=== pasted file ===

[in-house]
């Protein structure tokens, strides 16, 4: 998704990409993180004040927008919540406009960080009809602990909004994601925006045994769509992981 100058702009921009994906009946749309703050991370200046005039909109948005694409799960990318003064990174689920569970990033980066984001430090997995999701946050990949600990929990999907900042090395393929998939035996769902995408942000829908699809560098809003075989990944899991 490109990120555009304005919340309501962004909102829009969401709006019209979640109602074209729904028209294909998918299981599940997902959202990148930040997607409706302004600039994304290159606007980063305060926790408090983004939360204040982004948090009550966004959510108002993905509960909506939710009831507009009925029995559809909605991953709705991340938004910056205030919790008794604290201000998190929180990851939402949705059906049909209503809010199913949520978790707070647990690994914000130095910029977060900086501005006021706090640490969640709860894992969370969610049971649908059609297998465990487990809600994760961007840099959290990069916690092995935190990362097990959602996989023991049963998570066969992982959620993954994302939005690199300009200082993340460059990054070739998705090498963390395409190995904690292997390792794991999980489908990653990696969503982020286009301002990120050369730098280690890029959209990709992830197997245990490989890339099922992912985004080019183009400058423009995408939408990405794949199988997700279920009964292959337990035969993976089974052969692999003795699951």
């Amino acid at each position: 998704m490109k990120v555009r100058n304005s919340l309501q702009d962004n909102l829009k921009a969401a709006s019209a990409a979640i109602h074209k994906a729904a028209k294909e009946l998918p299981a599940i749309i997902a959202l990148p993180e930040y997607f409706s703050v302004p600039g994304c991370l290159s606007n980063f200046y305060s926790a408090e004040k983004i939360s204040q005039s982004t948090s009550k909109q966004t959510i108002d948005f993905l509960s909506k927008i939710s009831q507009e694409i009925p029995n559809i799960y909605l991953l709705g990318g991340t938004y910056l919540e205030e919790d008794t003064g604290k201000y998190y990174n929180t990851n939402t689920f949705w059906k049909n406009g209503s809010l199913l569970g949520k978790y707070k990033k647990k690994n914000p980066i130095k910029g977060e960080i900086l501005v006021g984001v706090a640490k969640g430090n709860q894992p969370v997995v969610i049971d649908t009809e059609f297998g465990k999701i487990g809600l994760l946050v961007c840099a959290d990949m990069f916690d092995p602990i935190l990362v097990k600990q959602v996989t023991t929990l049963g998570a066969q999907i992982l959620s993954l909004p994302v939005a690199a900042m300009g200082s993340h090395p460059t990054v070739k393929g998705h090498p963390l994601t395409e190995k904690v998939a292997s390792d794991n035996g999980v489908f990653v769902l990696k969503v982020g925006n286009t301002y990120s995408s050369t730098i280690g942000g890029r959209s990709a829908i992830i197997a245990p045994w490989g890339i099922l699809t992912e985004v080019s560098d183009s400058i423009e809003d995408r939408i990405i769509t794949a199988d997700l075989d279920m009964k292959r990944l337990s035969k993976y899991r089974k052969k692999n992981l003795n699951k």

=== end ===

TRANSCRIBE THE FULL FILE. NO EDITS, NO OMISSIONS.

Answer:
[in-house]
């Protein structure tokens, strides 16, 4: 998704990409993180004040927008919540406009960080009809602990909004994601925006045994769509992981 100058702009921009994906009946749309703050991370200046005039909109948005694409799960990318003064990174689920569970990033980066984001430090997995999701946050990949600990929990999907900042090395393929998939035996769902995408942000829908699809560098809003075989990944899991 490109990120555009304005919340309501962004909102829009969401709006019209979640109602074209729904028209294909998918299981599940997902959202990148930040997607409706302004600039994304290159606007980063305060926790408090983004939360204040982004948090009550966004959510108002993905509960909506939710009831507009009925029995559809909605991953709705991340938004910056205030919790008794604290201000998190929180990851939402949705059906049909209503809010199913949520978790707070647990690994914000130095910029977060900086501005006021706090640490969640709860894992969370969610049971649908059609297998465990487990809600994760961007840099959290990069916690092995935190990362097990959602996989023991049963998570066969992982959620993954994302939005690199300009200082993340460059990054070739998705090498963390395409190995904690292997390792794991999980489908990653990696969503982020286009301002990120050369730098280690890029959209990709992830197997245990490989890339099922992912985004080019183009400058423009995408939408990405794949199988997700279920009964292959337990035969993976089974052969692999003795699951």
């Amino acid at each position: 998704m490109k990120v555009r100058n304005s919340l309501q702009d962004n909102l829009k921009a969401a709006s019209a990409a979640i109602h074209k994906a729904a028209k294909e009946l998918p299981a599940i749309i997902a959202l990148p993180e930040y997607f409706s703050v302004p600039g994304c991370l290159s606007n980063f200046y305060s926790a408090e004040k983004i939360s204040q005039s982004t948090s009550k909109q966004t959510i108002d948005f993905l509960s909506k927008i939710s009831q507009e694409i009925p029995n559809i799960y909605l991953l709705g990318g991340t938004y910056l919540e205030e919790d008794t003064g604290k201000y998190y990174n929180t990851n939402t689920f949705w059906k049909n406009g209503s809010l199913l569970g949520k978790y707070k990033k647990k690994n914000p980066i130095k910029g977060e960080i900086l501005v006021g984001v706090a640490k969640g430090n709860q894992p969370v997995v969610i049971d649908t009809e059609f297998g465990k999701i487990g809600l994760l946050v961007c840099a959290d990949m990069f916690d092995p602990i935190l990362v097990k600990q959602v996989t023991t929990l049963g998570a066969q999907i992982l959620s993954l909004p994302v939005a690199a900042m300009g200082s993340h090395p460059t990054v070739k393929g998705h090498p963390l994601t395409e190995k904690v998939a292997s390792d794991n035996g999980v489908f990653v769902l990696k969503v982020g925006n286009t301002y990120s995408s050369t730098i280690g942000g890029r959209s990709a829908i992830i197997a245990p045994w490989g890339i099922l699809t992912e985004v080019s560098d183009s400058i423009e809003d995408r939408i990405i769509t794949a199988d997700l075989d279920m009964k292959r990944l337990s035969k993976y899991r089974k052969k692999n992981l003795n699951k």